By-election result reveals ongoing volatility in rural Australia

By Frank Gaglioti
25 May 2000

Results of a recent by-election in the state of Victoria, provide further evidence of the increasingly volatile state of affairs in rural and regional Australia. The country seat of Benalla, held for 57 years by the National Party and formerly regarded as one of the safest conservative electorates in the state, fell to the Labor Party on May 13 for the first time ever.

The by-election was called due to the retirement of sitting member Pat McNamara, the former National Party leader and deputy Premier in the Liberal-National coalition government, which held office from 1992 to 1999. In September 1999 the coalition was defeated by Labor, with a state-wide anti-government swing of 4.5 percent, and up to 12 percent in rural and regional areas. While McNamara expressed a desire to resign immediately, he delayed his departure due to concerns that his seat might fall. These proved to be fully justified. The swing against him in 1999 was 7.8 percent. In this by-election the Nationals suffered a further 8.1 percent loss.

The result has sent tremors through the Liberal and National parties nationally. The National party has been accepted for decades as the traditional party of rural Australia. The federal Howard coalition government will be obliged to hold elections sometime next year, in the face of what is becoming a growing electoral backlash.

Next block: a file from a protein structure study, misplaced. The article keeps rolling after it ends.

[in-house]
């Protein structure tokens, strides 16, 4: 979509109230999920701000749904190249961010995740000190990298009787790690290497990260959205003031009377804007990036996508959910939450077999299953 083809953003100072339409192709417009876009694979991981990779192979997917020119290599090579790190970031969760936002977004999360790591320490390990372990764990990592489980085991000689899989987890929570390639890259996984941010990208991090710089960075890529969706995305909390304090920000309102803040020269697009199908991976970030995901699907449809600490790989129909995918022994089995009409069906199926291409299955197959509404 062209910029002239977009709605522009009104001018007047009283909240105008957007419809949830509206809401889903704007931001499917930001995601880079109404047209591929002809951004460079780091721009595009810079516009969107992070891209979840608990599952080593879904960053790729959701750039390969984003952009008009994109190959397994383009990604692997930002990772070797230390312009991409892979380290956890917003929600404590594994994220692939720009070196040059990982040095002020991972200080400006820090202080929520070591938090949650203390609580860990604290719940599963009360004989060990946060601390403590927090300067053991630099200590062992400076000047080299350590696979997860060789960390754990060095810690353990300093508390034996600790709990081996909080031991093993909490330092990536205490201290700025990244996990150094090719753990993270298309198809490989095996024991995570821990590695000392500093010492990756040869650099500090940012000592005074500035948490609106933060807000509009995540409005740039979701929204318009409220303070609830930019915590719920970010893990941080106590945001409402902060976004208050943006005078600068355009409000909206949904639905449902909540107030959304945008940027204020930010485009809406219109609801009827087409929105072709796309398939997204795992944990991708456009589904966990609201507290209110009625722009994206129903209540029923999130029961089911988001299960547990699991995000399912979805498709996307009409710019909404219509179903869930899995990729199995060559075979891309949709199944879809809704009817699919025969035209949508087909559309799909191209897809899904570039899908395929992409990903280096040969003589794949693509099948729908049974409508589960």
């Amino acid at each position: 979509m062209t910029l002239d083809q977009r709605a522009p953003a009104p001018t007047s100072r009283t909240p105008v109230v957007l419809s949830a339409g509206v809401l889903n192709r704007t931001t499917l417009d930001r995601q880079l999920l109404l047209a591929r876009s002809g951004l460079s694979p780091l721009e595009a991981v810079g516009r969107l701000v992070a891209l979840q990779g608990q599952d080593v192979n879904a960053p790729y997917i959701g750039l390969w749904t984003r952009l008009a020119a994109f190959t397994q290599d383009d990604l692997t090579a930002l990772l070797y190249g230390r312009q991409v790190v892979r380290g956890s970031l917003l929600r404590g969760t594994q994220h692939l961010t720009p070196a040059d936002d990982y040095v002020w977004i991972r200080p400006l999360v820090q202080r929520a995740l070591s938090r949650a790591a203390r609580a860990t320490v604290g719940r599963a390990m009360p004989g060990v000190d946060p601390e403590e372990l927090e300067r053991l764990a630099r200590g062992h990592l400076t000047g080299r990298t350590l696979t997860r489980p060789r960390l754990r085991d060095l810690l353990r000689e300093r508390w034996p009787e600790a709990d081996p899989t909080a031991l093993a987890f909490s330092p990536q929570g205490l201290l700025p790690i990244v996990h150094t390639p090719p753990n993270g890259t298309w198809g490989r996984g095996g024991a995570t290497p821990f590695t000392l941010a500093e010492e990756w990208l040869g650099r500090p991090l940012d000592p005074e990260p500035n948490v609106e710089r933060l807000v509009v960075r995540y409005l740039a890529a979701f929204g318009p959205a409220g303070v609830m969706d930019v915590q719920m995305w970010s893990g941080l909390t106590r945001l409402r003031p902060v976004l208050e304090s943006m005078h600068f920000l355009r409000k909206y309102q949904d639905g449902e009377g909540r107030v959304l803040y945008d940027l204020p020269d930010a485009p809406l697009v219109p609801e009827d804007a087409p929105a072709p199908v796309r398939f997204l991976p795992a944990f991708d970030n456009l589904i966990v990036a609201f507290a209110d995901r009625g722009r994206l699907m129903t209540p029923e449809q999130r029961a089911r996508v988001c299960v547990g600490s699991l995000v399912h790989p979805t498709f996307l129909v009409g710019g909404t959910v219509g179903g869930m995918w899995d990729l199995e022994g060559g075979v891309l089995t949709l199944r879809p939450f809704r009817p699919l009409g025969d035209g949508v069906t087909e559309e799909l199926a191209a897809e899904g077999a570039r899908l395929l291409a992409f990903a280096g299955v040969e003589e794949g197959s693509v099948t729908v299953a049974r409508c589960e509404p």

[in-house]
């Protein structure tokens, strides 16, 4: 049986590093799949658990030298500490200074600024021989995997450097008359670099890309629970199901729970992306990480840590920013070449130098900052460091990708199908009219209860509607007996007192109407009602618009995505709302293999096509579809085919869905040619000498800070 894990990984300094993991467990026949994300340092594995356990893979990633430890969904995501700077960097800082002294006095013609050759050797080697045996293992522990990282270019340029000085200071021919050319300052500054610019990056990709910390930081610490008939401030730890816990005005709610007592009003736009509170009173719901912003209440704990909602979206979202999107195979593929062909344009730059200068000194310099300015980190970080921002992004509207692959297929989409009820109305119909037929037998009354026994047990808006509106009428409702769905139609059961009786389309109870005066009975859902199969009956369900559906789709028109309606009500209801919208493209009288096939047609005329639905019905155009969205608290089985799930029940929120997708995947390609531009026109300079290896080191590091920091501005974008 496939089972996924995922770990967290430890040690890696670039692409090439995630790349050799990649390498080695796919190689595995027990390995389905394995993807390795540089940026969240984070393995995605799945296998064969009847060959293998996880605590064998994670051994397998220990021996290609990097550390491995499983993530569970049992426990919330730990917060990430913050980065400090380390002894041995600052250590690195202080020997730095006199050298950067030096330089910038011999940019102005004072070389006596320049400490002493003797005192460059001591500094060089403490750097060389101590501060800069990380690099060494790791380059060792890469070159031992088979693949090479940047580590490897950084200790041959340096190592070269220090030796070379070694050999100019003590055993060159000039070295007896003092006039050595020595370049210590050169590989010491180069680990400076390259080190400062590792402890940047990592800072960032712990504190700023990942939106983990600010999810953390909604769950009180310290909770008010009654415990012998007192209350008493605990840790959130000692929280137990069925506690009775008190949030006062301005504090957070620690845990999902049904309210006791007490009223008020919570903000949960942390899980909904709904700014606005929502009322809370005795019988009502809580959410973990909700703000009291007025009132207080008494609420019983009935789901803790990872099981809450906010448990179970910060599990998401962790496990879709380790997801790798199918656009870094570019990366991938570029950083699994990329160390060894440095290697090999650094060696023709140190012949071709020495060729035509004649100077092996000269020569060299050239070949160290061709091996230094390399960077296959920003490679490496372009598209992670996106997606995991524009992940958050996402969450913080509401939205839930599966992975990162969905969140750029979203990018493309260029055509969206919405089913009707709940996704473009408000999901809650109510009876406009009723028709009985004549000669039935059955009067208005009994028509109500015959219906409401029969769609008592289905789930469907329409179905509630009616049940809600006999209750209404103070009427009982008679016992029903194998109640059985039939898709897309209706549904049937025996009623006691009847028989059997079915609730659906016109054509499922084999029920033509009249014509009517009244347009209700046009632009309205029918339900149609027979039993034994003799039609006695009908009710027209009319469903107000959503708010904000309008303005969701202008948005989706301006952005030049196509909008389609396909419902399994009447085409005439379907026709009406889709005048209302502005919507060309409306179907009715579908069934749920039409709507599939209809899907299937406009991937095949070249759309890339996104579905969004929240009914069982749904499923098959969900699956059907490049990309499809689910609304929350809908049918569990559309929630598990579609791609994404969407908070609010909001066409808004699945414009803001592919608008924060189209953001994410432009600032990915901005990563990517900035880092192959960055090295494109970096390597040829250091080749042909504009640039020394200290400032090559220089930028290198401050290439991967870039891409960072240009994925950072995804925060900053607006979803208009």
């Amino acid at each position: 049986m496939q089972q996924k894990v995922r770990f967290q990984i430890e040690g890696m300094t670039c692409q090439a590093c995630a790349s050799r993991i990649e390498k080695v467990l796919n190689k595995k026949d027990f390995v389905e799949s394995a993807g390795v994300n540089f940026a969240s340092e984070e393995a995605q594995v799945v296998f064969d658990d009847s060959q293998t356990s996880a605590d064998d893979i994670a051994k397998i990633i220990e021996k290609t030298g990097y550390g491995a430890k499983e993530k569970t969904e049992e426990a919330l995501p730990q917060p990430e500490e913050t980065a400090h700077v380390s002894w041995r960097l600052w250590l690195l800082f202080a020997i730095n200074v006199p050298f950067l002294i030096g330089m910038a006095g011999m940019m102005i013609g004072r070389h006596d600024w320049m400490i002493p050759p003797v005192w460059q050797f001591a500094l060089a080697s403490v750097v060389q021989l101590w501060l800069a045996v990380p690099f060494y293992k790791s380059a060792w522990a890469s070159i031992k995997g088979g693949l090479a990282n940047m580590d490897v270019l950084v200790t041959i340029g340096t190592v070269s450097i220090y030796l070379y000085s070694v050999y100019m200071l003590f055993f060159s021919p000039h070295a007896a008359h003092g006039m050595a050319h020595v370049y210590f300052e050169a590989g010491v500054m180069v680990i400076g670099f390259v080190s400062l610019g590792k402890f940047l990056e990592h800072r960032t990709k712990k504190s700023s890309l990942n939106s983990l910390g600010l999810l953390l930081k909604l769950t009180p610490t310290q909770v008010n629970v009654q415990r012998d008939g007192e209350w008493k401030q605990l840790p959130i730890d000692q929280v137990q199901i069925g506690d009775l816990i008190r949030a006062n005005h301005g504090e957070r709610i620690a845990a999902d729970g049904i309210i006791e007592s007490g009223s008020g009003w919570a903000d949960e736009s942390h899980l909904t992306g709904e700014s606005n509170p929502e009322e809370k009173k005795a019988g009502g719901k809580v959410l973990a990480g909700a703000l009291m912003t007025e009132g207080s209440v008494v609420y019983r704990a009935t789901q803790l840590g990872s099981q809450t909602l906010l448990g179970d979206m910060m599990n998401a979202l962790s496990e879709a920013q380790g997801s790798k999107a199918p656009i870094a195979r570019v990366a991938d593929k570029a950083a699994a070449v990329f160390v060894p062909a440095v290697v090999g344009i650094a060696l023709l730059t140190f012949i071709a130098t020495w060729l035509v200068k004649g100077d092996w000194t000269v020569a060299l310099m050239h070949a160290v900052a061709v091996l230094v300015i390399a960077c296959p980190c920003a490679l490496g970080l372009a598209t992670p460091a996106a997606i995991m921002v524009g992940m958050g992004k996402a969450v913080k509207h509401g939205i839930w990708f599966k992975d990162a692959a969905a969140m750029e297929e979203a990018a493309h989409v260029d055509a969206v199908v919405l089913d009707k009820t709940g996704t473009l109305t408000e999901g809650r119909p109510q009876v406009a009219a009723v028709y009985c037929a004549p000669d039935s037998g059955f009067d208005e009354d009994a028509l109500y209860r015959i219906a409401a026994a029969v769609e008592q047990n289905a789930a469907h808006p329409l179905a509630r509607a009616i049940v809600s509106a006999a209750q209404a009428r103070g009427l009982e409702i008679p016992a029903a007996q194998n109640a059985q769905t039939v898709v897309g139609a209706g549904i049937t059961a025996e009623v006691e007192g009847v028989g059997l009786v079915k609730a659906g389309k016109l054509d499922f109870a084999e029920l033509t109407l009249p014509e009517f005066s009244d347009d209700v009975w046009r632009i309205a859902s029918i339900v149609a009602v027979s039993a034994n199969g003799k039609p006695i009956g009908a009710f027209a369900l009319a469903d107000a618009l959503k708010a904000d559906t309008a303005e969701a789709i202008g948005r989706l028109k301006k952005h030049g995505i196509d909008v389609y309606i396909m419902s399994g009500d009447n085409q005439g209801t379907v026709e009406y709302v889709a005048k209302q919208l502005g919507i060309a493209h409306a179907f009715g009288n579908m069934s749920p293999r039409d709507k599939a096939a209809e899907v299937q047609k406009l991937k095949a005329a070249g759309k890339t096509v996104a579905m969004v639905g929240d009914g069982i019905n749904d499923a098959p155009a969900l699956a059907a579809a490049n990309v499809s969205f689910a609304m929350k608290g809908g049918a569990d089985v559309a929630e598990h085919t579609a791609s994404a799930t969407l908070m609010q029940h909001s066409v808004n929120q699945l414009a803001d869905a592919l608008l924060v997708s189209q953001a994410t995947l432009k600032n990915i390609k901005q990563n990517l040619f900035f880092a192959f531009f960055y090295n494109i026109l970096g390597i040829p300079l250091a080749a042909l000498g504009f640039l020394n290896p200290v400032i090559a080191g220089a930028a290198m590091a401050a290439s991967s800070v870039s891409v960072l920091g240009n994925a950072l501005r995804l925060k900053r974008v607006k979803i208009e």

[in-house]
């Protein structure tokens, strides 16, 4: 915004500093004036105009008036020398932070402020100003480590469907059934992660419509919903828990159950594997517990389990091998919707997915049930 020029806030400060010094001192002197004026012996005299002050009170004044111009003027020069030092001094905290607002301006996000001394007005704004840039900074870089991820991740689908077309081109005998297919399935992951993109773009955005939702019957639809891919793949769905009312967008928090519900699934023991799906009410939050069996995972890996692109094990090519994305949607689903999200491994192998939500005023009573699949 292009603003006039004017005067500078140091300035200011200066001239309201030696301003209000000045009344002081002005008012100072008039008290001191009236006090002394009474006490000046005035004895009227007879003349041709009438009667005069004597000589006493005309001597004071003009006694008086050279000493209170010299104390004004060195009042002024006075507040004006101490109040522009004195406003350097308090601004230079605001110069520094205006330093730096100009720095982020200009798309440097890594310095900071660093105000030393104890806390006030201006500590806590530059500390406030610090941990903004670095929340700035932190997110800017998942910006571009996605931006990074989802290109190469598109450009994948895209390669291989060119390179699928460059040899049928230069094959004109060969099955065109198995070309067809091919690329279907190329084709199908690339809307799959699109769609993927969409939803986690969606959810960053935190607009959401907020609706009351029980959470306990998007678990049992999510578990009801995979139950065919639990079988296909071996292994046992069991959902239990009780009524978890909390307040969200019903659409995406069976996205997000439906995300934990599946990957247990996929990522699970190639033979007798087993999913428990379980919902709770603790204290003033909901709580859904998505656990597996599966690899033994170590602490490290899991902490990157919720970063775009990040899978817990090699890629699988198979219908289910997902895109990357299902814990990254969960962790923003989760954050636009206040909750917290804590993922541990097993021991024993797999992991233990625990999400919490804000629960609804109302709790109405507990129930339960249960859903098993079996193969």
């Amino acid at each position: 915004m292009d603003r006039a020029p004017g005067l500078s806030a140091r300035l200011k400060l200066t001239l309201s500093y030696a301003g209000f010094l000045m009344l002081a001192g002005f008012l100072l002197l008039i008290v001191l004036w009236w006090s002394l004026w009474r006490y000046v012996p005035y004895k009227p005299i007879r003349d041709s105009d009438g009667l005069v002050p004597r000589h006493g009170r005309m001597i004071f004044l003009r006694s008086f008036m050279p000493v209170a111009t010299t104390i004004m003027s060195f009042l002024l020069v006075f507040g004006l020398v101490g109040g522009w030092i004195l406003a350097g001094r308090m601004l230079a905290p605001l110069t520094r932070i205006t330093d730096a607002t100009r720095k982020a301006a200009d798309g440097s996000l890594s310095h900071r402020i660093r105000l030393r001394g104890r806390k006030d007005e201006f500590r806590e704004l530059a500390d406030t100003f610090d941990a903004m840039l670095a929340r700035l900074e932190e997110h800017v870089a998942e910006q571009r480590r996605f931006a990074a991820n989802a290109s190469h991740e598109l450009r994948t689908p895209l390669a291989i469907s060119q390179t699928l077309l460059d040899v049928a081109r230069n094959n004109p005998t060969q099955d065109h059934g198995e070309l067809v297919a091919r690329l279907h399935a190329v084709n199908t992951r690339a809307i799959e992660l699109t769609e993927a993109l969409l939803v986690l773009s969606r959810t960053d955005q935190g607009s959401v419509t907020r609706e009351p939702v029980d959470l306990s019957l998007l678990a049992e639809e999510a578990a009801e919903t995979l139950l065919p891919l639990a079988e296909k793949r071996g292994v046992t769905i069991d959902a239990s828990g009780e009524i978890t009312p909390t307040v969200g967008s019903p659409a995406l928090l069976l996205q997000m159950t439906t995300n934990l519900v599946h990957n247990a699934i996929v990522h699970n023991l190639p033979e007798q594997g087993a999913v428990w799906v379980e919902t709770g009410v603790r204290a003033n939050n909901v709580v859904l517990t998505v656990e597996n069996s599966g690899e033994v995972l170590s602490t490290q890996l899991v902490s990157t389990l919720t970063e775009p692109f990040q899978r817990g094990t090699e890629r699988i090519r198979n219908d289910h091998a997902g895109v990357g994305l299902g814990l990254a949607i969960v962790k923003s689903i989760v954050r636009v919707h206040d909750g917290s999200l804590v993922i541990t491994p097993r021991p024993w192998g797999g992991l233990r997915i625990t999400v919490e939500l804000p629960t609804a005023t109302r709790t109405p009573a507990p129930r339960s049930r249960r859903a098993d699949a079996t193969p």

Eleven federal seats in Victoria alone, including five rural electorates that were once considered entirely safe, are all now classified as marginal. These range from Indi, which takes in the state seat of Benalla, held with a margin of 10 percent, to the coastal seat of Flinders, currently held with a margin of 3.8 percent by Workplace Relations minister, Peter Reith. The Federal government has to lose only seven seats to be ousted from office.

Victorian Liberal leader Dr. Napthine responded to the Benalla poll with the comment: "Clearly, people have lost confidence in the Liberal and National parties to represent them effectively." His National Party counterpart, Peter Ryan caustically remarked that the Nationals' “association with the Liberal Party is indeed one aspect up for evaluation." The National Party has to lose just one more seat to lose its status as the third party behind Labor and the Liberals.

Victorian Labor Party premier Steve Bracks crowed that the victory signified that Labor was now “the party of country and regional Victoria.” But a closer examination of the figures reveals that this was far more a vote against the Nationals, than a vote for Labor.

Labor candidate Denise Allen won only 270 more first preference votes than Bill Sykes, the National candidate. On the eve of the poll, 15 percent of voters were still undecided and nearly all of the swing against the Nationals went to two independents, Geoff Rowe and Bill Hill, who polled 7.02 and 6.65 percent respectively.

Benalla, an electorate of some 34,000 voters and covering 17,000 square kilometres, lies 150 kilometres northeast of the state capital, Melbourne. Its major industries are agriculture, timber and tourism. Unemployment is marginally lower than the state average, but its median weekly household income is $133 less than in the rest of Victoria.